Second Hand News: Facing a Second Derivative Economic Inflection Point?
U.S. economic growth is strong; but it’s time to look at the signs we may be facing a “second derivative” change, or inflection point in growth.
Complacency abounds—about growth, volatility, inflation and trade.
Heed this: when it comes to the relationship between economic fundamentals and stock market behavior, “better or worse matters more than good or bad.”
This report may end up being the first in an ongoing series. I think of it as a “look inside my notebook,” as it literally represents a synopsis of the recent notes I put together for our latest Asset Allocation Working Group meeting. These represent a number of budding risks for the economy with which the markets are grappling. There are offsetting positives of course, but let’s leave this report to a look at some of the possible negatives.
Second that emotion
In particular, I will highlight some risks associated with “rate-of-change” or “second derivative” movements in indicators. These are directly tied to my long-held motto that when it comes to the relationship between economic fundamentals and the stock market, “better or worse tends to matter more than good or bad.” In other words, rate of change and inflection points matter more than levels.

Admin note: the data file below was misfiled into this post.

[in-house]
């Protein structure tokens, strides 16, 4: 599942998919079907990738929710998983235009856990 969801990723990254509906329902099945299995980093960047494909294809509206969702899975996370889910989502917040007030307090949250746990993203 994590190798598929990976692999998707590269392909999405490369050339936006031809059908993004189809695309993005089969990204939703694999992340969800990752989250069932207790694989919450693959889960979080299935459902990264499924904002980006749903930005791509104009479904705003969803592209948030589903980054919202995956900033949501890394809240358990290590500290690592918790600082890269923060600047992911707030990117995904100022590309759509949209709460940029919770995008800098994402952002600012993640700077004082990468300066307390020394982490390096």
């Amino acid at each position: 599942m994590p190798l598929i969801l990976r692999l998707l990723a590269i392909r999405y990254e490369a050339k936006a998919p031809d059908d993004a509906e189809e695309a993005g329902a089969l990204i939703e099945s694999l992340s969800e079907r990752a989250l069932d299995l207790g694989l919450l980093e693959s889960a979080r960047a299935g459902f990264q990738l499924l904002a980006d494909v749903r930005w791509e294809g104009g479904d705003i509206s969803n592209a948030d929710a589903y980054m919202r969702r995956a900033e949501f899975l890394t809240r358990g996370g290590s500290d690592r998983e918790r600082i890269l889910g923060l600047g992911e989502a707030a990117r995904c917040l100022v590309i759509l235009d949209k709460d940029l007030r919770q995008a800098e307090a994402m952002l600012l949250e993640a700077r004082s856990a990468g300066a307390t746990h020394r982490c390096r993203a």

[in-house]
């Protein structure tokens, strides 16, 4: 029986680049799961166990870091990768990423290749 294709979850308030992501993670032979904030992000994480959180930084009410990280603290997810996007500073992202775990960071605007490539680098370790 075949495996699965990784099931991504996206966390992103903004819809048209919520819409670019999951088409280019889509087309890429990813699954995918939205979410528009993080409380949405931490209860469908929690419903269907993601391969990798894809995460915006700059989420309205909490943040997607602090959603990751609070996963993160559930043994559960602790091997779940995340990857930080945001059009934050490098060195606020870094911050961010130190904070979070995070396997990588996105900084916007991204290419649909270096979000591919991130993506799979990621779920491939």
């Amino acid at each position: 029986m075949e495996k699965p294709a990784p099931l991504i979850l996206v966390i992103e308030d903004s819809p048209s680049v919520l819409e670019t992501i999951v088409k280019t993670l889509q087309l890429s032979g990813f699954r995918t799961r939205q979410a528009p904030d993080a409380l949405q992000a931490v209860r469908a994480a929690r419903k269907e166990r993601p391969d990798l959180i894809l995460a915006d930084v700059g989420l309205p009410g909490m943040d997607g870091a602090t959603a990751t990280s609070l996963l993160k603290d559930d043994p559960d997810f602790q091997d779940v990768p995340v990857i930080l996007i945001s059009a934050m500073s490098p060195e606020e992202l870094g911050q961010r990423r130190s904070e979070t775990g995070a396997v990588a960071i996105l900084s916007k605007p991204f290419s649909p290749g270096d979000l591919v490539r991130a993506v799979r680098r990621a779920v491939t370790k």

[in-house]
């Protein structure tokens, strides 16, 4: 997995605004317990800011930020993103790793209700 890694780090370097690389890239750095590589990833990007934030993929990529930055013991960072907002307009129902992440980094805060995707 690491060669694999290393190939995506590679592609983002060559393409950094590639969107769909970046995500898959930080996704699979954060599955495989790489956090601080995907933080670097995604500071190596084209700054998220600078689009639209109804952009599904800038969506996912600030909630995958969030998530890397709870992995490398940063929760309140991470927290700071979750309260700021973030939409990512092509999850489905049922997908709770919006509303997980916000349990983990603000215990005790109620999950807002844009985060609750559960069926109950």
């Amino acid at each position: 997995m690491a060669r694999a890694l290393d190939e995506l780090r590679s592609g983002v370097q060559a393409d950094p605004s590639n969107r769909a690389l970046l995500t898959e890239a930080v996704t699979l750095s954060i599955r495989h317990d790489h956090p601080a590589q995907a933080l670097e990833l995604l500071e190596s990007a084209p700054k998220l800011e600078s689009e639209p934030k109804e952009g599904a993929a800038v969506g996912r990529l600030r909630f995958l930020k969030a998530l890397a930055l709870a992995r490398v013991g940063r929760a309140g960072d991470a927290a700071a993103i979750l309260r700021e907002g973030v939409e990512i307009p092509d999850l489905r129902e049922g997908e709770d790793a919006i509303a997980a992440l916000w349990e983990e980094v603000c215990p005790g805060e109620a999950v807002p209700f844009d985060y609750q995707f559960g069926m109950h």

Let’s start with a positive actually, but one that begs the question: “Is this as good as it gets?” The U.S. economy has been accelerating for eight consecutive quarters—using the year/year growth rate of real gross domestic product (GDP) on a quarterly basis. Yes, it’s still not at a strong level relative to past peaks, but eight quarters with consistently accelerating growth from quarter-to-quarter has never happened before, as you can see in the chart below. The prior record was seven, coming out of the 1991 recession. Perhaps the streak continues, but I think there’s a risk that it will end in this year’s second half.
Record-Breaking Run for Accelerating Growth
Source: Charles Schwab, Bureau of Economic Analysis, FactSet, as of June 30, 2018.